With the launch of the new California 1400 in 2013, and appointment of actor Ewan McGregor as brand ambassador, Moto Guzzi's owner Piaggio is proving its faith in the future and importance of Moto Guzzi. Moto Guzzi: The Complete Story charts the development of the stylish Guzzi bikes and the highs (and lows) of one of the oldest motorcycles marques still in existence. Topics covered include the origins of the Moto Guzzi factory at Mandello del Lario, the oldest motorcycle factory in the world; successes at the Isle of Man TT and races worldwide; the development of the V-twin engine; the De Tomaso years; and the introduction of the iconic Le Mans model.
With more than 700 color photographs, Norton Commando Restoration Manual provides step-by-step guides to restoring every component of this classic bike. Topics covered include how to find a worthy restoration project; setting up a workshop with key tools and equipment; dismantling the motorcycle to restore the chassis, engine cradle and swing arm; restoring the isolastic suspension, forks and steering; tackling the engine, transmission, carburetors, electrics, ignition and instruments and, finally, overhauling wheels and brakes, and replacing tires. There is also a chapter on the assembly of a restored 'Five Times Machine of the Year' motorcycle.
The Commando was the main bike in Norton's range from 1968, and was produced until the demise of Norton Villiers Triumph in 1977. The bike featured the unique 'Isolastic' system that rubber-mounted the engine and protected the rider from the twin-cylinder's vibrations. The model range provided the rider with a choice of touring and sporting models, as well as offering special police machines and off-the-shelf production racers. Commandos feature strongly in today's classic scene, and offer excellent performance and spares availability, as well as a vast range of improvements and updated components.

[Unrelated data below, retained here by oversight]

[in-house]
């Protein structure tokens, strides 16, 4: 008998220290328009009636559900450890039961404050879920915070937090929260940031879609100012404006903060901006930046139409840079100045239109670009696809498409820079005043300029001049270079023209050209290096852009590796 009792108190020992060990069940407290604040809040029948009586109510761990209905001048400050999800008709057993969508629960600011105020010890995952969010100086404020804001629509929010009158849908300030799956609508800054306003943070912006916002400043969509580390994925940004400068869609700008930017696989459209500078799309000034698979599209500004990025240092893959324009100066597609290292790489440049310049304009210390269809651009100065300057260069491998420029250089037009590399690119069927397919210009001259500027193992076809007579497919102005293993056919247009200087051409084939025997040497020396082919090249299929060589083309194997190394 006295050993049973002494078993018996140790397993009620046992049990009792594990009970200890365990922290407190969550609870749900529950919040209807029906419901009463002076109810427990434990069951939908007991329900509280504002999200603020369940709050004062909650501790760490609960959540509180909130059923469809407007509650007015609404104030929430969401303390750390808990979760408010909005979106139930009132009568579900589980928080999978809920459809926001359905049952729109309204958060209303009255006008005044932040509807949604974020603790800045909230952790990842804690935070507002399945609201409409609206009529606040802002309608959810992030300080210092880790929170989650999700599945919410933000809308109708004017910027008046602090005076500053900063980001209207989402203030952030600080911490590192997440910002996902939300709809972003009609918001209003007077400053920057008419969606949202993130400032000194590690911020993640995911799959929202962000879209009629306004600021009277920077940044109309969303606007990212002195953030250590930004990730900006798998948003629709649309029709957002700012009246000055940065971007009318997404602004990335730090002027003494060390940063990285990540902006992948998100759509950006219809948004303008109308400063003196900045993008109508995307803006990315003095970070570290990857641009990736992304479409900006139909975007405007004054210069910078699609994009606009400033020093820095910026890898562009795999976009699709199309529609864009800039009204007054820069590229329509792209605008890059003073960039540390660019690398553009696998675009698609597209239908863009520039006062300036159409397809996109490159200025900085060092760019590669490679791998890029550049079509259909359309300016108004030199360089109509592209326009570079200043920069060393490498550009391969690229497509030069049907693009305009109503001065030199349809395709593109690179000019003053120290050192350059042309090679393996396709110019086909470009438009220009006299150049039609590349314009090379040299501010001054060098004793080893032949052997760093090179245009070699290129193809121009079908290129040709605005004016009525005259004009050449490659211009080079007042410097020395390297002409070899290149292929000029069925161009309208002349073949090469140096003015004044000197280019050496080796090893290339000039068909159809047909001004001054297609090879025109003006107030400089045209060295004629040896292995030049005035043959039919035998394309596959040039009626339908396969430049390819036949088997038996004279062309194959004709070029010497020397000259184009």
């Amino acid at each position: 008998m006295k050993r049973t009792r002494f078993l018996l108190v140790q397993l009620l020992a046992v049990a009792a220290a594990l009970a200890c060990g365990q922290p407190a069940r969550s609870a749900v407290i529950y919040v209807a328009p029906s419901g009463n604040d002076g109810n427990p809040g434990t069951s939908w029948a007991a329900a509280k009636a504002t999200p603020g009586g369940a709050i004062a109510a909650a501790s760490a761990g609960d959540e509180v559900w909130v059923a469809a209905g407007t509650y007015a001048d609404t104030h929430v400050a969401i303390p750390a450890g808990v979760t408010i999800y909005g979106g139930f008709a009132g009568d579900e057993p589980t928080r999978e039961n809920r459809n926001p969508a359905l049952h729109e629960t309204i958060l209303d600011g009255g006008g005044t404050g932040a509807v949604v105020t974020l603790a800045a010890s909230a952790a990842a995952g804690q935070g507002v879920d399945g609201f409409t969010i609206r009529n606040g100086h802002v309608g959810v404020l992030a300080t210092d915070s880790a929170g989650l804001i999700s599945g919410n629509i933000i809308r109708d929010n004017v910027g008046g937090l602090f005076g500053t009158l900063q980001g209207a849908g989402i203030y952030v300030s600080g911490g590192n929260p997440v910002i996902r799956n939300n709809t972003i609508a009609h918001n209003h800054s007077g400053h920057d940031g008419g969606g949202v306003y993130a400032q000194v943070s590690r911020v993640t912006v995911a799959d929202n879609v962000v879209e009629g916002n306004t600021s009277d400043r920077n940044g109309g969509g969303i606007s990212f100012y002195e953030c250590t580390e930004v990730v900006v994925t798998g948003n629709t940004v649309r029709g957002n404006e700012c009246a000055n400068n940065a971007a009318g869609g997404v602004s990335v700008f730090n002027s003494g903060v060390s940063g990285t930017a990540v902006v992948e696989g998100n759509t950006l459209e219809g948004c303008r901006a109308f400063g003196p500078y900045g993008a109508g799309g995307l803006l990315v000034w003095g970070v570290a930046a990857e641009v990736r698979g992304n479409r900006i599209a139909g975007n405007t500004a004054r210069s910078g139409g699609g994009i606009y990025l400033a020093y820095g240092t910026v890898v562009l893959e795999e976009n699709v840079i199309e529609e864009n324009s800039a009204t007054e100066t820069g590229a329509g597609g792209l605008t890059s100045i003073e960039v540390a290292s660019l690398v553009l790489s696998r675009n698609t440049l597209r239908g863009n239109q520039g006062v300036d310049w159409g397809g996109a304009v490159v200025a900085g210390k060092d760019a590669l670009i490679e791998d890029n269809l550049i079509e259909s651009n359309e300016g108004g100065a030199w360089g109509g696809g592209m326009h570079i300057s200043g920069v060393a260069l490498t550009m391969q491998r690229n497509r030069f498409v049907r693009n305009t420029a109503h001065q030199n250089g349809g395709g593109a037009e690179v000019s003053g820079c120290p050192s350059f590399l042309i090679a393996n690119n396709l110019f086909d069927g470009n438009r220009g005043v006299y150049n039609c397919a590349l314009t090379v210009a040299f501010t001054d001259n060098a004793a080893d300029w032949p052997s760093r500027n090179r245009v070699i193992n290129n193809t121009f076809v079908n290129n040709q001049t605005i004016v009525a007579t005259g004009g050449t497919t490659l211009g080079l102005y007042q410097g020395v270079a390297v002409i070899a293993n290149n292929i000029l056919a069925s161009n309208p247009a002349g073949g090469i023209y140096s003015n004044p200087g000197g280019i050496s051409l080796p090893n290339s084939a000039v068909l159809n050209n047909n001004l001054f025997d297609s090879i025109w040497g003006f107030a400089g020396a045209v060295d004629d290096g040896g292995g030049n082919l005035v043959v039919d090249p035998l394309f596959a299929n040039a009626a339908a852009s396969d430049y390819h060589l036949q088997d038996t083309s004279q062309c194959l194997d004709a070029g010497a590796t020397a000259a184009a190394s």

This book looks at the history and development of the Commando, gives the specifications and outlines the model changes, and also offers the riding experiences of past and present owners. In addition there is a blow-by-blow account of the author's restoration of a 1971 750cc model that had been re-imported into the United Kingdom from America needing a complete rebuild.
About the author:
Matthew Vale started his motorcycling career in 1974 at the age of 16 with an NSU Quickly moped. This was followed by a BSA Bantam and a BSA B25SS Gold Star. He continued riding for a further 10 years. Between the mid-1980s and late 1990s his career and family commitments kept him from biking, but the bug never went away, and in 1998 he bought his first restoration project, a 1970 Triumph Bonneville. He started writing books on classic bikes early in the new millennium. This is his fifth book for Crowood Press.